Like A Girl

Pushing the conversation on gender equality.

Code Like A Girl

Women In Tech — Are We Telling the Right Story?

If you listen to conversations surrounding the lack of “women in tech” you’ll hear a common phrase used over and over … “pipeline issue.” It has become the easiest and most accepted way to answer the question: Why aren’t more companies hiring and promoting women within their tech company or tech department? I make no issue with the phrase and I believe it to be absolutely true — and believe it will remain true — if we don’t start telling the right story about what it means to be a women in technology.

PROBLEM:

So, how do we alleviate the “pipeline issue”?

SOLUTION:

“LEARN TO CODE!”

Except, I believe that’s only a single part of the bigger story we should be telling.

Girls are growing up, young women are graduating, moms are re-joining the workforce, women are seeking a career change, and mature women are resisting retirement. If we want to fill the pipeline, what is the right story we should be telling these women to persuade them into tech?

THE ANSWER:

Learn to leverage technology as a competitive advantage for a business.

This means:

  1. Learn to write code.
  2. Understand the benefits, nuances, and limitations of various types of technology platforms, tools, and services that can fuel the inner-workings of a company.
  3. Be the liaison between a company who communicates its business needs and a technology team that needs clear requirements.
  4. Mine, identify, and solve problems using technology as the solution.
  5. Research, observe, and intimately understand how users engage with technology to improve user experience.

These are all valuable roles within tech, and one is needed as much as the other.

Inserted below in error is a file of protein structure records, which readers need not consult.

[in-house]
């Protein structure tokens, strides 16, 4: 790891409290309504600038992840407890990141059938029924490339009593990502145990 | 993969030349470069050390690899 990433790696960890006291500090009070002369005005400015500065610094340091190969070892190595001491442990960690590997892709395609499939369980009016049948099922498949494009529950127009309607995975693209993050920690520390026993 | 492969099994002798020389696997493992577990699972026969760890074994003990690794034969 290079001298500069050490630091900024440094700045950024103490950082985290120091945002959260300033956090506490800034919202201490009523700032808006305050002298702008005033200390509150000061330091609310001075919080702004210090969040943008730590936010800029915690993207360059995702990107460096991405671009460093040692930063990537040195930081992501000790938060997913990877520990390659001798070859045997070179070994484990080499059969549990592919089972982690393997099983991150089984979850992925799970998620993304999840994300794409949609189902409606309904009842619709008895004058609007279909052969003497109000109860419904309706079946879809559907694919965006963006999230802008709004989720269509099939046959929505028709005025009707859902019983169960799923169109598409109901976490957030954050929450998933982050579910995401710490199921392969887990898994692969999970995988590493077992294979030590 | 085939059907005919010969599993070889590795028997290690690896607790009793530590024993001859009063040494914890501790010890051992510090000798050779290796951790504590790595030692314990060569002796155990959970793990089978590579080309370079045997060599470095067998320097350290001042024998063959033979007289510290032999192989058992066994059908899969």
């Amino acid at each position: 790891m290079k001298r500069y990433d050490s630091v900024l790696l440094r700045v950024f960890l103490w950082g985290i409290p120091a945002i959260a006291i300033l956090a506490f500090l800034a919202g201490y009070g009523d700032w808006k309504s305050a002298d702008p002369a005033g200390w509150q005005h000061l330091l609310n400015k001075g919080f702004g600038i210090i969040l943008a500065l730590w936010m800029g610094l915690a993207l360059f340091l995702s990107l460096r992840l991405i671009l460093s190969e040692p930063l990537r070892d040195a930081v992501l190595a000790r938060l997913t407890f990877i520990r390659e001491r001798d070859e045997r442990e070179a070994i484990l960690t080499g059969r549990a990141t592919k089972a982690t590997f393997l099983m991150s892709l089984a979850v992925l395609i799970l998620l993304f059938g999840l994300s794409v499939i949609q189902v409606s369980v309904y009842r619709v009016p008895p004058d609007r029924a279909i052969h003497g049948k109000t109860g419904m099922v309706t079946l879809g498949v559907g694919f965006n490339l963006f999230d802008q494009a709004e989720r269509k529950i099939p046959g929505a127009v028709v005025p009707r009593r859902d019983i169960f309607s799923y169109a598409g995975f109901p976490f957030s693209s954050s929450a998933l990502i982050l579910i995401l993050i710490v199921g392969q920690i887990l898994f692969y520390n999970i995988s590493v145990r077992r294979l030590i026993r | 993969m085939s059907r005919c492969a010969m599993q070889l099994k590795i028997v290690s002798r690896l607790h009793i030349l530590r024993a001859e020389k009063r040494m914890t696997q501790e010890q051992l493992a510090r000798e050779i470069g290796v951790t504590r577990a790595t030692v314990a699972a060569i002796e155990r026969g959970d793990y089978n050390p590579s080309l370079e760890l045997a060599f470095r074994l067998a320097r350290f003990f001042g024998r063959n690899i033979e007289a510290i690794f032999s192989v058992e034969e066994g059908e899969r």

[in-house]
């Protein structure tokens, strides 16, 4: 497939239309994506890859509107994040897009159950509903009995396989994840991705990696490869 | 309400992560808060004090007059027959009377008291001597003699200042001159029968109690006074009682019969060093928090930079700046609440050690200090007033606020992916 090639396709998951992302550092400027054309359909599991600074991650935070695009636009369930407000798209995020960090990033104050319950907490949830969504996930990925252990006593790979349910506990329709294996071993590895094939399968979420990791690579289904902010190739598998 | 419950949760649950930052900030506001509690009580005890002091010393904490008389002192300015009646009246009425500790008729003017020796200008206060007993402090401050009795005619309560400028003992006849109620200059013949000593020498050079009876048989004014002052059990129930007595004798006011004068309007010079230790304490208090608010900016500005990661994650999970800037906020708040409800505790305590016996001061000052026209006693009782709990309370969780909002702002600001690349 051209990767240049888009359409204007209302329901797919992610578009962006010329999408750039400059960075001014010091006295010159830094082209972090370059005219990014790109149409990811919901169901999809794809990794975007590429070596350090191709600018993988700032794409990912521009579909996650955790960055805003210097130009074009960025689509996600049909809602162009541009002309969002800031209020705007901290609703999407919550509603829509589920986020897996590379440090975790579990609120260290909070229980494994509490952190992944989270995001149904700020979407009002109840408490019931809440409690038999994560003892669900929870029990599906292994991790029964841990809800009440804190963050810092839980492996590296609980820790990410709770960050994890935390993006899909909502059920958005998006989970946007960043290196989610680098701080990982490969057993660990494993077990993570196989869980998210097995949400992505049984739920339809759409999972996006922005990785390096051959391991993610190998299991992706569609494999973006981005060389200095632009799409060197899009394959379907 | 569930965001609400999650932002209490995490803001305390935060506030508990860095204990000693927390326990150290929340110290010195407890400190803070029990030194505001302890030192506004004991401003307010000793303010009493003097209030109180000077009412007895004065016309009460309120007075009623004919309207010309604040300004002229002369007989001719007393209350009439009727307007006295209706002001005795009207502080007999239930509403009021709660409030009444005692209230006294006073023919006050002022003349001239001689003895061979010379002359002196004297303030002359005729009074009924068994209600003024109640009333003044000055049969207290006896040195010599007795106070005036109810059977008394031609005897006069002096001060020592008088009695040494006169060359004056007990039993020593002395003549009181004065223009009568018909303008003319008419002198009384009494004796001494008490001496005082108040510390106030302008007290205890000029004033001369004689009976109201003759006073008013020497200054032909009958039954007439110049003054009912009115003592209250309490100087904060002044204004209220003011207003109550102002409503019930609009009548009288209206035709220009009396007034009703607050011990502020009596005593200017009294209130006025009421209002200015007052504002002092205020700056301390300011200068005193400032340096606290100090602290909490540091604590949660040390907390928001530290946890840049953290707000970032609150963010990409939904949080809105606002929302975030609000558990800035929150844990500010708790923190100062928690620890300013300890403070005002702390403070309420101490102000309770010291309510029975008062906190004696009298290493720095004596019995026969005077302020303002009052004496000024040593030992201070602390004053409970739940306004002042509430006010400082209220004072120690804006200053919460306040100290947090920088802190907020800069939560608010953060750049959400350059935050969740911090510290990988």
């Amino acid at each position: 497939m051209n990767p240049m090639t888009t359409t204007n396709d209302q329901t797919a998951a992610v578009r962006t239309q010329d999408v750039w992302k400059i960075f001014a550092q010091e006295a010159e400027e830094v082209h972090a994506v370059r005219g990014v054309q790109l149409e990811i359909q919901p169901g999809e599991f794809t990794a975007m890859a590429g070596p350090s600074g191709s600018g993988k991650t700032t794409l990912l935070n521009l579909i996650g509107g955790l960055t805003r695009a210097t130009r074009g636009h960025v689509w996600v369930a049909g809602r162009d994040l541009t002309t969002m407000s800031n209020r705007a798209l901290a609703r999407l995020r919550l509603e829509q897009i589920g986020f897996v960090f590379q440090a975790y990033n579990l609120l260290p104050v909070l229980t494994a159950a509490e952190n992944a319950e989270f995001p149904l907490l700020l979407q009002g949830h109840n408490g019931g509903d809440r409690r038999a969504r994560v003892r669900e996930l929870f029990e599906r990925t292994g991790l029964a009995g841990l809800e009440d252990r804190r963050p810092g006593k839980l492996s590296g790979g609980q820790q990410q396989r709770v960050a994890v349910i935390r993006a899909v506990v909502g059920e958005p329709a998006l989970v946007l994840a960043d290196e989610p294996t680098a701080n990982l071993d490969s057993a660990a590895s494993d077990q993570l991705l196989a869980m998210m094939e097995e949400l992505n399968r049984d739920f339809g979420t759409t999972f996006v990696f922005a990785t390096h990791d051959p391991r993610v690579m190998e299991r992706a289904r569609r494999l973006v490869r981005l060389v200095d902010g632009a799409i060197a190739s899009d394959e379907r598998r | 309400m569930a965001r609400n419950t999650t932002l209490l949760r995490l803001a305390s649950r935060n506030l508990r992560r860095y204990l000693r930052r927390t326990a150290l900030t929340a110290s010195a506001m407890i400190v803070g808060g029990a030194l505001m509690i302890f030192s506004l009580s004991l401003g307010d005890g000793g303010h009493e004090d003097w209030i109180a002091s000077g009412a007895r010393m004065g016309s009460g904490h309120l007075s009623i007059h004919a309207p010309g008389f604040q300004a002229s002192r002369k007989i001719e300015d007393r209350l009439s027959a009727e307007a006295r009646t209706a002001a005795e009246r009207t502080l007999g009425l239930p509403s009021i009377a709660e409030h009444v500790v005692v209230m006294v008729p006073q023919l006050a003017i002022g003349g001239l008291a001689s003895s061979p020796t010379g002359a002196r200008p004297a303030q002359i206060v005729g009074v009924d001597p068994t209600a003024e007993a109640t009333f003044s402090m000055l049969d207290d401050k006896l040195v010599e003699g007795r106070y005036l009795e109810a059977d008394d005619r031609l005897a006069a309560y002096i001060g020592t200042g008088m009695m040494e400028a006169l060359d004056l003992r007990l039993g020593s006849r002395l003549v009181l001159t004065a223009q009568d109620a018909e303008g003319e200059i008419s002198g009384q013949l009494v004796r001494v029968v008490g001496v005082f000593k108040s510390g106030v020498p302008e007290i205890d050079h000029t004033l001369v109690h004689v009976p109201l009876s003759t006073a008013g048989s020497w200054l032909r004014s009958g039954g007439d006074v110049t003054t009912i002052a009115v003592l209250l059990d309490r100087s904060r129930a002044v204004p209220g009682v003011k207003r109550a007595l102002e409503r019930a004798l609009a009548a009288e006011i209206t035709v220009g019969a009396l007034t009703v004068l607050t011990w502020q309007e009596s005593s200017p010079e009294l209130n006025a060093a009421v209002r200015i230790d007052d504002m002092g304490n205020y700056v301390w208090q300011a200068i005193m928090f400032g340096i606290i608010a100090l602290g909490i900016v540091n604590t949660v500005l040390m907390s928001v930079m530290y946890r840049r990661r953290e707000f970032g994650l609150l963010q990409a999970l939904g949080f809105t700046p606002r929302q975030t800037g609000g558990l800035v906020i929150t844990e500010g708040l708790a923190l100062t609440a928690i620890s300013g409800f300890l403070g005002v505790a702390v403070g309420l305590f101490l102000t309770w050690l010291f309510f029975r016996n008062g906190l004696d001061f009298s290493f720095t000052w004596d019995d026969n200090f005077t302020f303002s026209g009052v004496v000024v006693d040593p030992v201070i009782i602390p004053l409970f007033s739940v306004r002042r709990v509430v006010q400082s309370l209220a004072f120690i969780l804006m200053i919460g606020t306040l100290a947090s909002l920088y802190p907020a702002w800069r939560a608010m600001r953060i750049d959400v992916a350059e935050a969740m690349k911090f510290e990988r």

As the saying goes…

The world’s most popular media company doesn’t create its own content.

The world’s largest taxi firm doesn’t own any cars.

And, Steve Jobs wasn’t a software engineer.

To build a technology pipeline full of women, we need to be smarter about our communication. We need to tell the right story.

As with any occupation, there’s an inherent lifestyle that comes with it:

I changed my major from Graphic Design to Marketing after one internship as a graphic designer. I simply couldn’t get through my day sitting in front of a computer, in Photoshop, designing, making revisions, receiving feedback, making more revisions… etc. My brain hurt, my back hurt, and I craved human interaction. We aren’t all cut out for every career.

If we tell women that coding is your only ticket into tech, the “pipeline issue” is going to continue.

I make a living solving company problems with digital solutions and I don’t write code. I have a lot of skills I’m anxious to develop, but writing HTML or Javascript is no where near the top of my list. And, to be a woman in tech, it doesn’t have to be.

Do I want women to learn to code — absolutely, heck yes. If that’s their passion and that occupation suits their lifestyle. But, let’s not let that be the end of the story.

If we focus on coding, we lose. If we focus on well-rounded careers within the endless opportunities that technology provides, we win.

Let’s tell the right story to the future Women in Tech — the whole story.

Melissa Barker | MEL BAR MAR | Digital Marketing Studio, Charleston SC